Masterly Spieth lives up to his own expectations
First encounter suggested world would knock edges off Augusta hero - how wrong we were
So it turns out my first impression of Jordan Spieth was horribly wrong. It was at the 2013 Open Championship in sunny Scotland when I first encountered young Jordan.
The week before, the then 19-year-old had nabbed the John Deere Classic in dramatic play-off fashion, which secured him a spot at Muirfield.
A week later, I was hanging around the media mixed zone. Players were coming and going, generally speaking to journalists from their respective countries, when I overheard the southern drawl of Spieth behind me.
What pricked my ears was him telling the single reporter listening that his plan was very much to get to World No 1, make the US Ryder Cup team and win Majors. The ambition was stated matter of factly rather then in a particularly brash kind of way, but still I distinctly remember scoffing.
At that stage Spieth was barely on the scene, and even with his early PGA Tour win in the bag, for him to be publicly laying out such lofty targets seemed painfully naive. As I wandered back to the media centre, I concluded that a few months on tour would quickly knock the edges of his bright-eyed ambitions.
One could hardly blame underage superstars for having his sort of precociousness. But he wouldn't be the first teenage wunderkind to learn the hard way.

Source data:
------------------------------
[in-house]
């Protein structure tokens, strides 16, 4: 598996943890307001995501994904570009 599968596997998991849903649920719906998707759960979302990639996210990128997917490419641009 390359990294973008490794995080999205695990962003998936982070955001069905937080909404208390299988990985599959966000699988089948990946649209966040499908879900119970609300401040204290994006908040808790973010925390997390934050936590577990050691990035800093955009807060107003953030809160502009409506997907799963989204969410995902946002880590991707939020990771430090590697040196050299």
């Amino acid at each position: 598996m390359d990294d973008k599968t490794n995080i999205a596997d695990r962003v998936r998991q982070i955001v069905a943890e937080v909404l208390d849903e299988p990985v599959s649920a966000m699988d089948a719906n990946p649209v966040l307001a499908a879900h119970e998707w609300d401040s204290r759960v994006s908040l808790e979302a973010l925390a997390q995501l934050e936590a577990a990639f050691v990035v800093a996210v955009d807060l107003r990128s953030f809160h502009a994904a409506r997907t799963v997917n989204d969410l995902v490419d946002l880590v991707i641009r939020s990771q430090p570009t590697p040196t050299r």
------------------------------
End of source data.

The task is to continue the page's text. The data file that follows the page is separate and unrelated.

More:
Well, it turns out the Spieth kid knew something I didn't. After three more wins, a brilliant Ryder Cup performance and a green jacket, I've caught up. That cocksure kid in Muirfield in 2013 was the real deal. Even on Friday, I doubted him; I was sure a wire-to-wire victory was too big an ask.
Two aspects of Spieth's game stand out. The first is his mental strength. He has a maturity way beyond his years. He lived with the pressure of a lead at Augusta for three straight nights and he followed up every bogey with a birdie. Then, of course, there's his putting.
He's the leading putter on tour this year. We had Colin Byrne, currently caddie to Ernie Els, on Monday's show. Els had been paired with Spieth a few weeks ago in Houston, so Byrne got a close look at the Masters champion in waiting.
"The one striking feature of Jordan is his putting," Byrne said. "He is possibly the most phenomenal putter I have ever seen. He doesn't seem to hit bad putts. I actually saw him last year in Shanghai for the HSBC tournament going through his putting routine on the practice green and the intensity of him and the type of putts he was hitting (meant) I just couldn't look away. I've never seen anyone practise like that. It's such a rare talent."
Jordan, my apologies. I won't doubt you again.